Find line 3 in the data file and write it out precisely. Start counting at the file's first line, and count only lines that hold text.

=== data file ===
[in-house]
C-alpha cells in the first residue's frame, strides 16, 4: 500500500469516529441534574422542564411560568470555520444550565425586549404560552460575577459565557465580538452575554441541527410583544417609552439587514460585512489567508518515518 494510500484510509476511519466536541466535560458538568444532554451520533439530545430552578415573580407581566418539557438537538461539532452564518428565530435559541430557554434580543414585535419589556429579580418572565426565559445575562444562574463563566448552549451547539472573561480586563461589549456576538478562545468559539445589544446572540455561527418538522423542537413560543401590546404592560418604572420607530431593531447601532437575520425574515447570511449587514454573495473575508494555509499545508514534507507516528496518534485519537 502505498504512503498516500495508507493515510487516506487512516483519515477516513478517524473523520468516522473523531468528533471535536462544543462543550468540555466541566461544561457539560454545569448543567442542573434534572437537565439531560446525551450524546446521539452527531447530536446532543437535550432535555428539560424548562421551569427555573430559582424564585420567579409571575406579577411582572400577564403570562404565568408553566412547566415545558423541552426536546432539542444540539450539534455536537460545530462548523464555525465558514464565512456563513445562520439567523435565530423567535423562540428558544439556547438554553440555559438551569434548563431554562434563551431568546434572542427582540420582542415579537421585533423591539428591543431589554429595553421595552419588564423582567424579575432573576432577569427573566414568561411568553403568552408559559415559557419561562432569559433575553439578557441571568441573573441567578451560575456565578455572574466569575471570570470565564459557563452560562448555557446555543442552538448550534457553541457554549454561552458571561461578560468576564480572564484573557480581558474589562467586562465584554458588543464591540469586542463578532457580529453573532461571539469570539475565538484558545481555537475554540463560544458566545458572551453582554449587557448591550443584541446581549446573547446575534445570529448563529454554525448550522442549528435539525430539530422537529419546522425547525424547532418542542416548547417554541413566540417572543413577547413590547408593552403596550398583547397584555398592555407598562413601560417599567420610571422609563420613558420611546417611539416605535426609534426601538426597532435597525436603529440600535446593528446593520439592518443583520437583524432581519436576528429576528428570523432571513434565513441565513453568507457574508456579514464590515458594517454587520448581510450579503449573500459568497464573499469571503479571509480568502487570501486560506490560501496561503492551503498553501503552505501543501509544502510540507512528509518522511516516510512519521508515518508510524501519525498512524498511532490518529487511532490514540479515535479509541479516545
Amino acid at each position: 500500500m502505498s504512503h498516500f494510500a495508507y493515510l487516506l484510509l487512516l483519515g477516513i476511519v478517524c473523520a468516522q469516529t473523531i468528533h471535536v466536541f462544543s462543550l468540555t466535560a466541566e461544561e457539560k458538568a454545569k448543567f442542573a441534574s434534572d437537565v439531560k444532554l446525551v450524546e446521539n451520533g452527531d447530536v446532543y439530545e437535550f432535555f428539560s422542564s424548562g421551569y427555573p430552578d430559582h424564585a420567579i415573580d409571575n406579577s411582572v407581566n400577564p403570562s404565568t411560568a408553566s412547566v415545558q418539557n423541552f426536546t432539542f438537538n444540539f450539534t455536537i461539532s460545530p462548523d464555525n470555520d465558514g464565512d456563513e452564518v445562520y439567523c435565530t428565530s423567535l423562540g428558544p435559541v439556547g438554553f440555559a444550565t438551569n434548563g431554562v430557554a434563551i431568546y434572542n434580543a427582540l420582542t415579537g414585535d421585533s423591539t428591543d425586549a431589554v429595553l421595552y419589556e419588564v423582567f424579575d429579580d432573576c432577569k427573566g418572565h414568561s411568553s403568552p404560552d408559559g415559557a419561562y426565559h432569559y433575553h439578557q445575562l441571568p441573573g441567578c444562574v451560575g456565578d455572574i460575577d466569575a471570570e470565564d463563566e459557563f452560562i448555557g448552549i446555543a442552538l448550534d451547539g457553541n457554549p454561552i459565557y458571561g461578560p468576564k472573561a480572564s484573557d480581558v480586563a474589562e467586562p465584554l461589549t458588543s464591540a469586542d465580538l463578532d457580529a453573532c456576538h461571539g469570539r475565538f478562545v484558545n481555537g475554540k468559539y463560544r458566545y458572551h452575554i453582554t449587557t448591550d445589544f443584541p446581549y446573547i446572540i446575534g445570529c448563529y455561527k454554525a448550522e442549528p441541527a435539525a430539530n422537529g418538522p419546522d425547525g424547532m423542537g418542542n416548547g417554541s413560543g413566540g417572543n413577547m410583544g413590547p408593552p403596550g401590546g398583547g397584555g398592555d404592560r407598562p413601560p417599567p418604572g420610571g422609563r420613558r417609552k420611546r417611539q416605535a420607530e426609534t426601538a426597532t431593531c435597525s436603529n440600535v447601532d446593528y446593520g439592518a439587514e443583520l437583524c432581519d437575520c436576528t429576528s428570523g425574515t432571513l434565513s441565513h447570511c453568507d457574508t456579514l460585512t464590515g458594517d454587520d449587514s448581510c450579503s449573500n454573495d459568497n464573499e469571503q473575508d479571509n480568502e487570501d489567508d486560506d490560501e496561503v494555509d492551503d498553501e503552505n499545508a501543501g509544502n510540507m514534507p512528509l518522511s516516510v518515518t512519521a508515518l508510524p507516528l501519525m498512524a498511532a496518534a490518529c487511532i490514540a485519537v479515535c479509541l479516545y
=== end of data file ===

Amino acid at each position: 500500500m502505498s504512503h498516500f494510500a495508507y493515510l487516506l484510509l487512516l483519515g477516513i476511519v478517524c473523520a468516522q469516529t473523531i468528533h471535536v466536541f462544543s462543550l468540555t466535560a466541566e461544561e457539560k458538568a454545569k448543567f442542573a441534574s434534572d437537565v439531560k444532554l446525551v450524546e446521539n451520533g452527531d447530536v446532543y439530545e437535550f432535555f428539560s422542564s424548562g421551569y427555573p430552578d430559582h424564585a420567579i415573580d409571575n406579577s411582572v407581566n400577564p403570562s404565568t411560568a408553566s412547566v415545558q418539557n423541552f426536546t432539542f438537538n444540539f450539534t455536537i461539532s460545530p462548523d464555525n470555520d465558514g464565512d456563513e452564518v445562520y439567523c435565530t428565530s423567535l423562540g428558544p435559541v439556547g438554553f440555559a444550565t438551569n434548563g431554562v430557554a434563551i431568546y434572542n434580543a427582540l420582542t415579537g414585535d421585533s423591539t428591543d425586549a431589554v429595553l421595552y419589556e419588564v423582567f424579575d429579580d432573576c432577569k427573566g418572565h414568561s411568553s403568552p404560552d408559559g415559557a419561562y426565559h432569559y433575553h439578557q445575562l441571568p441573573g441567578c444562574v451560575g456565578d455572574i460575577d466569575a471570570e470565564d463563566e459557563f452560562i448555557g448552549i446555543a442552538l448550534d451547539g457553541n457554549p454561552i459565557y458571561g461578560p468576564k472573561a480572564s484573557d480581558v480586563a474589562e467586562p465584554l461589549t458588543s464591540a469586542d465580538l463578532d457580529a453573532c456576538h461571539g469570539r475565538f478562545v484558545n481555537g475554540k468559539y463560544r458566545y458572551h452575554i453582554t449587557t448591550d445589544f443584541p446581549y446573547i446572540i446575534g445570529c448563529y455561527k454554525a448550522e442549528p441541527a435539525a430539530n422537529g418538522p419546522d425547525g424547532m423542537g418542542n416548547g417554541s413560543g413566540g417572543n413577547m410583544g413590547p408593552p403596550g401590546g398583547g397584555g398592555d404592560r407598562p413601560p417599567p418604572g420610571g422609563r420613558r417609552k420611546r417611539q416605535a420607530e426609534t426601538a426597532t431593531c435597525s436603529n440600535v447601532d446593528y446593520g439592518a439587514e443583520l437583524c432581519d437575520c436576528t429576528s428570523g425574515t432571513l434565513s441565513h447570511c453568507d457574508t456579514l460585512t464590515g458594517d454587520d449587514s448581510c450579503s449573500n454573495d459568497n464573499e469571503q473575508d479571509n480568502e487570501d489567508d486560506d490560501e496561503v494555509d492551503d498553501e503552505n499545508a501543501g509544502n510540507m514534507p512528509l518522511s516516510v518515518t512519521a508515518l508510524p507516528l501519525m498512524a498511532a496518534a490518529c487511532i490514540a485519537v479515535c479509541l479516545y